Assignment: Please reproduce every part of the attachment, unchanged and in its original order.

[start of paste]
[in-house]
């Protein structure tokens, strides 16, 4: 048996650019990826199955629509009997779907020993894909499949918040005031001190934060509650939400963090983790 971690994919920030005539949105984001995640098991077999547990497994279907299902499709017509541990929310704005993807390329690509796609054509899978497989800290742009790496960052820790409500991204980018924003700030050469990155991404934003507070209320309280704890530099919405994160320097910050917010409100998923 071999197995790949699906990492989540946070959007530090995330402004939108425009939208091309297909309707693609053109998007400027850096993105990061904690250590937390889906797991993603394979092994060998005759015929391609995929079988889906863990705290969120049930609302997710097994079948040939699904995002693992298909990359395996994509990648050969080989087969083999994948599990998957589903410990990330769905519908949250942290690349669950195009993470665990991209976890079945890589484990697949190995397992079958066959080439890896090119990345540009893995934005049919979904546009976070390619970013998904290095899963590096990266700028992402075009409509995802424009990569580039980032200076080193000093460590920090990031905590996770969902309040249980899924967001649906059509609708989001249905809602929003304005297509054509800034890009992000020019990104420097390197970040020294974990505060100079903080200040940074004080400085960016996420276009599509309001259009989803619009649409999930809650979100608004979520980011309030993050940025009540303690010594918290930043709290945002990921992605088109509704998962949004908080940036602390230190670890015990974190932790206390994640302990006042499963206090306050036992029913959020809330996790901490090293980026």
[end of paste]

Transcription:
[in-house]
């Protein structure tokens, strides 16, 4: 048996650019990826199955629509009997779907020993894909499949918040005031001190934060509650939400963090983790 971690994919920030005539949105984001995640098991077999547990497994279907299902499709017509541990929310704005993807390329690509796609054509899978497989800290742009790496960052820790409500991204980018924003700030050469990155991404934003507070209320309280704890530099919405994160320097910050917010409100998923 071999197995790949699906990492989540946070959007530090995330402004939108425009939208091309297909309707693609053109998007400027850096993105990061904690250590937390889906797991993603394979092994060998005759015929391609995929079988889906863990705290969120049930609302997710097994079948040939699904995002693992298909990359395996994509990648050969080989087969083999994948599990998957589903410990990330769905519908949250942290690349669950195009993470665990991209976890079945890589484990697949190995397992079958066959080439890896090119990345540009893995934005049919979904546009976070390619970013998904290095899963590096990266700028992402075009409509995802424009990569580039980032200076080193000093460590920090990031905590996770969902309040249980899924967001649906059509609708989001249905809602929003304005297509054509800034890009992000020019990104420097390197970040020294974990505060100079903080200040940074004080400085960016996420276009599509309001259009989803619009649409999930809650979100608004979520980011309030993050940025009540303690010594918290930043709290945002990921992605088109509704998962949004908080940036602390230190670890015990974190932790206390994640302990006042499963206090306050036992029913959020809330996790901490090293980026």